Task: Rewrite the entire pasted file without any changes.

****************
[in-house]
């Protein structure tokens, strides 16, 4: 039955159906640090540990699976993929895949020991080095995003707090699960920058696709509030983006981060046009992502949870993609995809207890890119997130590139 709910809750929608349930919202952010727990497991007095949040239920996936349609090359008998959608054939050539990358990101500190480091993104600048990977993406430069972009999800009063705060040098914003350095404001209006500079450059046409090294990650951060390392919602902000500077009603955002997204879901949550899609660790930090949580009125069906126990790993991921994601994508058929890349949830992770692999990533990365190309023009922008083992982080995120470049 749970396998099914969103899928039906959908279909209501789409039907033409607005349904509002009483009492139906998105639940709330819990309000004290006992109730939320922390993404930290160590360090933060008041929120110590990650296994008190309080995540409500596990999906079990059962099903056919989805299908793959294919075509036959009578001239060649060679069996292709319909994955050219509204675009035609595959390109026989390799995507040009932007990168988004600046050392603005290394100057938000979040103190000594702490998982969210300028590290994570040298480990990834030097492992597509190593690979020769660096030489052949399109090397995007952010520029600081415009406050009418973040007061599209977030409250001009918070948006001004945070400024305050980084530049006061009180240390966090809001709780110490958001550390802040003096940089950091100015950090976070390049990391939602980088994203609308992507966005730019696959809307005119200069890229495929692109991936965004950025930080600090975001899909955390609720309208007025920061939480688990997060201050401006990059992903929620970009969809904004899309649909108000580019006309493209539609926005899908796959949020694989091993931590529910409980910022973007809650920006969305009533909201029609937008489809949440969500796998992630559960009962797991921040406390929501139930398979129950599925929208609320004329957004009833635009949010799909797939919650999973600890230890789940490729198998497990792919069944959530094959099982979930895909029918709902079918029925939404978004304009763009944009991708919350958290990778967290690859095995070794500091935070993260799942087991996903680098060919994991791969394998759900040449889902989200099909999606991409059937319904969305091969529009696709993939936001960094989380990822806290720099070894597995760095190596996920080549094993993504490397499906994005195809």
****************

[in-house]
């Protein structure tokens, strides 16, 4: 039955159906640090540990699976993929895949020991080095995003707090699960920058696709509030983006981060046009992502949870993609995809207890890119997130590139 709910809750929608349930919202952010727990497991007095949040239920996936349609090359008998959608054939050539990358990101500190480091993104600048990977993406430069972009999800009063705060040098914003350095404001209006500079450059046409090294990650951060390392919602902000500077009603955002997204879901949550899609660790930090949580009125069906126990790993991921994601994508058929890349949830992770692999990533990365190309023009922008083992982080995120470049 749970396998099914969103899928039906959908279909209501789409039907033409607005349904509002009483009492139906998105639940709330819990309000004290006992109730939320922390993404930290160590360090933060008041929120110590990650296994008190309080995540409500596990999906079990059962099903056919989805299908793959294919075509036959009578001239060649060679069996292709319909994955050219509204675009035609595959390109026989390799995507040009932007990168988004600046050392603005290394100057938000979040103190000594702490998982969210300028590290994570040298480990990834030097492992597509190593690979020769660096030489052949399109090397995007952010520029600081415009406050009418973040007061599209977030409250001009918070948006001004945070400024305050980084530049006061009180240390966090809001709780110490958001550390802040003096940089950091100015950090976070390049990391939602980088994203609308992507966005730019696959809307005119200069890229495929692109991936965004950025930080600090975001899909955390609720309208007025920061939480688990997060201050401006990059992903929620970009969809904004899309649909108000580019006309493209539609926005899908796959949020694989091993931590529910409980910022973007809650920006969305009533909201029609937008489809949440969500796998992630559960009962797991921040406390929501139930398979129950599925929208609320004329957004009833635009949010799909797939919650999973600890230890789940490729198998497990792919069944959530094959099982979930895909029918709902079918029925939404978004304009763009944009991708919350958290990778967290690859095995070794500091935070993260799942087991996903680098060919994991791969394998759900040449889902989200099909999606991409059937319904969305091969529009696709993939936001960094989380990822806290720099070894597995760095190596996920080549094993993504490397499906994005195809």